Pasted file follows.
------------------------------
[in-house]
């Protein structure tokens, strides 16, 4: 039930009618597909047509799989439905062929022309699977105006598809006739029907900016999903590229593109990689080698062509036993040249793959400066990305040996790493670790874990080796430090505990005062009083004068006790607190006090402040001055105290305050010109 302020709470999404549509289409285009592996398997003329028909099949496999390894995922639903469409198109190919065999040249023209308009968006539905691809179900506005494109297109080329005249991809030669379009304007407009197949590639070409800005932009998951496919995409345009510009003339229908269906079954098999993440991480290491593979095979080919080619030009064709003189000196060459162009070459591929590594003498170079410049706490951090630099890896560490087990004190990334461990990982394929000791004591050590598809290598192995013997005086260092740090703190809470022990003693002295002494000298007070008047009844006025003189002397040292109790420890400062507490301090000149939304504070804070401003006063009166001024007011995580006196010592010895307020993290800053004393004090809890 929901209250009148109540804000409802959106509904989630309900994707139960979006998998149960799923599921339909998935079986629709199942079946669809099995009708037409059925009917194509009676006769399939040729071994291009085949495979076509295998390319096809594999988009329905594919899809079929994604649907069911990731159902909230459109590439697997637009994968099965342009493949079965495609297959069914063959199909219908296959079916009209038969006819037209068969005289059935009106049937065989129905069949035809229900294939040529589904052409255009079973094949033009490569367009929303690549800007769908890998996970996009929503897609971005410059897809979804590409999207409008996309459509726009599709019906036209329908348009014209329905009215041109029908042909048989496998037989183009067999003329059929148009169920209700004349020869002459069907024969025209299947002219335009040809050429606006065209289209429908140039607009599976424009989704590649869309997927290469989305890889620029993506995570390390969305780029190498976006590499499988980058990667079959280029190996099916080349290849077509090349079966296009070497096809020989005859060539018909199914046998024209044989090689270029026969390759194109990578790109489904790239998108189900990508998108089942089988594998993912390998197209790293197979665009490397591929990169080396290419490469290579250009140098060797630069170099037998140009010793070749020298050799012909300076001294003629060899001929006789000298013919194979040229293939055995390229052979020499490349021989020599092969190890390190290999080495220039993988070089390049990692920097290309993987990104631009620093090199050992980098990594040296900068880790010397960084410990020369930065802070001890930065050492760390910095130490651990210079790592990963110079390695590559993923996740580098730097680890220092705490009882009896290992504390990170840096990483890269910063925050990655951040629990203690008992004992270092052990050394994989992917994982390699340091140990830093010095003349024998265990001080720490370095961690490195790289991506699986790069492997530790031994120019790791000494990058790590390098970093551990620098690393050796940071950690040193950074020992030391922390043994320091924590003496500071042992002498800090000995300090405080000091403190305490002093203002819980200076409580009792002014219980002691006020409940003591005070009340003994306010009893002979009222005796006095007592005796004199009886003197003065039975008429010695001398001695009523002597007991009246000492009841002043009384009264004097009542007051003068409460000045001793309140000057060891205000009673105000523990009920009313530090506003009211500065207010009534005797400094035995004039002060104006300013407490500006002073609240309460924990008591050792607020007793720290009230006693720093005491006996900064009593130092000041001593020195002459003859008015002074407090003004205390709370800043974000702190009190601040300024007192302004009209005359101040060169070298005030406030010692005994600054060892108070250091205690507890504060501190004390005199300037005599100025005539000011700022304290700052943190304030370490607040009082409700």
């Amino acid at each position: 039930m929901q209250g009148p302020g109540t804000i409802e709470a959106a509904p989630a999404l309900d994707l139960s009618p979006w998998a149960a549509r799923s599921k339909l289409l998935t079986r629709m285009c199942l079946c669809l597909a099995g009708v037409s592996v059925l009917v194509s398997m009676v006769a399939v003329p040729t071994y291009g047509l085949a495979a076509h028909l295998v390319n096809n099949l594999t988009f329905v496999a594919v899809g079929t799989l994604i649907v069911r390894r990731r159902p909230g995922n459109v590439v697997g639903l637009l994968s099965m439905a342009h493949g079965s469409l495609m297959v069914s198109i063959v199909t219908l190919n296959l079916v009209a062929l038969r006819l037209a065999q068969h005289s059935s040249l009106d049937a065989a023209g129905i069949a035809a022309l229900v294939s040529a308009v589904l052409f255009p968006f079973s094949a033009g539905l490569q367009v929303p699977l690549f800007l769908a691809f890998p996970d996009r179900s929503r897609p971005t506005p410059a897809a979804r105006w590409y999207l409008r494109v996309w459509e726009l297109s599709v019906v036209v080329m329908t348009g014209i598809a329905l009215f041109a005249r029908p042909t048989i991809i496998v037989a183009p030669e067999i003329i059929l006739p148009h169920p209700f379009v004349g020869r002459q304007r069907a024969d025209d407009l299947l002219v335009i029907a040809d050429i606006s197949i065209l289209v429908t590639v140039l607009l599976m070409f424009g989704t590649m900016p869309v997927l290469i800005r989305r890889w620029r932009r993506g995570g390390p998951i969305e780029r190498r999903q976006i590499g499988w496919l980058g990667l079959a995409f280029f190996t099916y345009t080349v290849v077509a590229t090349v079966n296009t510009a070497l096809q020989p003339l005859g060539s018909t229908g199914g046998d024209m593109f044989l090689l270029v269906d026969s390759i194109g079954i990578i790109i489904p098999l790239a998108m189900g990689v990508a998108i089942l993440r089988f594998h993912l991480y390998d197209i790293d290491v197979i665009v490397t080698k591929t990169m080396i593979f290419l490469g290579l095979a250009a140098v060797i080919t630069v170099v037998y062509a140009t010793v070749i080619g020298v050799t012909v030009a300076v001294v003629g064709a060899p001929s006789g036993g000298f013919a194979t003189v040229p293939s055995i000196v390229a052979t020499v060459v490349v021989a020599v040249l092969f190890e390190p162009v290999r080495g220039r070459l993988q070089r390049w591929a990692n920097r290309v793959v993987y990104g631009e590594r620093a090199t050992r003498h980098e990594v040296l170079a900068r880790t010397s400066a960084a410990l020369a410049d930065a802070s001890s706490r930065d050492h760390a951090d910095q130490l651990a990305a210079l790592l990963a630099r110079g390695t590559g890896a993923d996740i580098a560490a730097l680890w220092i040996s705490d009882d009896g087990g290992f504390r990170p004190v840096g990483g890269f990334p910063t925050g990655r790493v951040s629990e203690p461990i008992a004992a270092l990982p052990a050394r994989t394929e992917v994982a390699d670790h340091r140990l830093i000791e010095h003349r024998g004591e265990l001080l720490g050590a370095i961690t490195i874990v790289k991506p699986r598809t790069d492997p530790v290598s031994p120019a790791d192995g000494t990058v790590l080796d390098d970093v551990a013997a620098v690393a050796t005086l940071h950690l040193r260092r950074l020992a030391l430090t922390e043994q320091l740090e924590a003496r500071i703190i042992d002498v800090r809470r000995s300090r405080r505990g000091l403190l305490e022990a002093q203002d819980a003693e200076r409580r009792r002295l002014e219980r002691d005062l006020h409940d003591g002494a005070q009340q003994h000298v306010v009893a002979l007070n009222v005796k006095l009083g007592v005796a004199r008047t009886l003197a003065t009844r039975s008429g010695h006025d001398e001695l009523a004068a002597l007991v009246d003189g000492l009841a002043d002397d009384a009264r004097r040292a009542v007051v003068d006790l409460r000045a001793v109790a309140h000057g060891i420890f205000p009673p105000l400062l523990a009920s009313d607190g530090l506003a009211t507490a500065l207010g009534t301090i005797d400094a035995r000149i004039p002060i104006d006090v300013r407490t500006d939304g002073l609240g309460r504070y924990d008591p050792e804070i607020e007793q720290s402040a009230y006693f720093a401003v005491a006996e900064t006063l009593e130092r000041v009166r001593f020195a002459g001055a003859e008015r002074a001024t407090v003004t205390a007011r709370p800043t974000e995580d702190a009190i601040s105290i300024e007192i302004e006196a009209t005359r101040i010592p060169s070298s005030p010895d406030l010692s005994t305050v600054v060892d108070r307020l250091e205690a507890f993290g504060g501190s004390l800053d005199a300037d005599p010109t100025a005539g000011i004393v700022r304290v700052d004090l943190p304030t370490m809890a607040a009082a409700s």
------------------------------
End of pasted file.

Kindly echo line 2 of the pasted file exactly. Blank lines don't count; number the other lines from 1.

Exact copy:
């Protein structure tokens, strides 16, 4: 039930009618597909047509799989439905062929022309699977105006598809006739029907900016999903590229593109990689080698062509036993040249793959400066990305040996790493670790874990080796430090505990005062009083004068006790607190006090402040001055105290305050010109 302020709470999404549509289409285009592996398997003329028909099949496999390894995922639903469409198109190919065999040249023209308009968006539905691809179900506005494109297109080329005249991809030669379009304007407009197949590639070409800005932009998951496919995409345009510009003339229908269906079954098999993440991480290491593979095979080919080619030009064709003189000196060459162009070459591929590594003498170079410049706490951090630099890896560490087990004190990334461990990982394929000791004591050590598809290598192995013997005086260092740090703190809470022990003693002295002494000298007070008047009844006025003189002397040292109790420890400062507490301090000149939304504070804070401003006063009166001024007011995580006196010592010895307020993290800053004393004090809890 929901209250009148109540804000409802959106509904989630309900994707139960979006998998149960799923599921339909998935079986629709199942079946669809099995009708037409059925009917194509009676006769399939040729071994291009085949495979076509295998390319096809594999988009329905594919899809079929994604649907069911990731159902909230459109590439697997637009994968099965342009493949079965495609297959069914063959199909219908296959079916009209038969006819037209068969005289059935009106049937065989129905069949035809229900294939040529589904052409255009079973094949033009490569367009929303690549800007769908890998996970996009929503897609971005410059897809979804590409999207409008996309459509726009599709019906036209329908348009014209329905009215041109029908042909048989496998037989183009067999003329059929148009169920209700004349020869002459069907024969025209299947002219335009040809050429606006065209289209429908140039607009599976424009989704590649869309997927290469989305890889620029993506995570390390969305780029190498976006590499499988980058990667079959280029190996099916080349290849077509090349079966296009070497096809020989005859060539018909199914046998024209044989090689270029026969390759194109990578790109489904790239998108189900990508998108089942089988594998993912390998197209790293197979665009490397591929990169080396290419490469290579250009140098060797630069170099037998140009010793070749020298050799012909300076001294003629060899001929006789000298013919194979040229293939055995390229052979020499490349021989020599092969190890390190290999080495220039993988070089390049990692920097290309993987990104631009620093090199050992980098990594040296900068880790010397960084410990020369930065802070001890930065050492760390910095130490651990210079790592990963110079390695590559993923996740580098730097680890220092705490009882009896290992504390990170840096990483890269910063925050990655951040629990203690008992004992270092052990050394994989992917994982390699340091140990830093010095003349024998265990001080720490370095961690490195790289991506699986790069492997530790031994120019790791000494990058790590390098970093551990620098690393050796940071950690040193950074020992030391922390043994320091924590003496500071042992002498800090000995300090405080000091403190305490002093203002819980200076409580009792002014219980002691006020409940003591005070009340003994306010009893002979009222005796006095007592005796004199009886003197003065039975008429010695001398001695009523002597007991009246000492009841002043009384009264004097009542007051003068409460000045001793309140000057060891205000009673105000523990009920009313530090506003009211500065207010009534005797400094035995004039002060104006300013407490500006002073609240309460924990008591050792607020007793720290009230006693720093005491006996900064009593130092000041001593020195002459003859008015002074407090003004205390709370800043974000702190009190601040300024007192302004009209005359101040060169070298005030406030010692005994600054060892108070250091205690507890504060501190004390005199300037005599100025005539000011700022304290700052943190304030370490607040009082409700």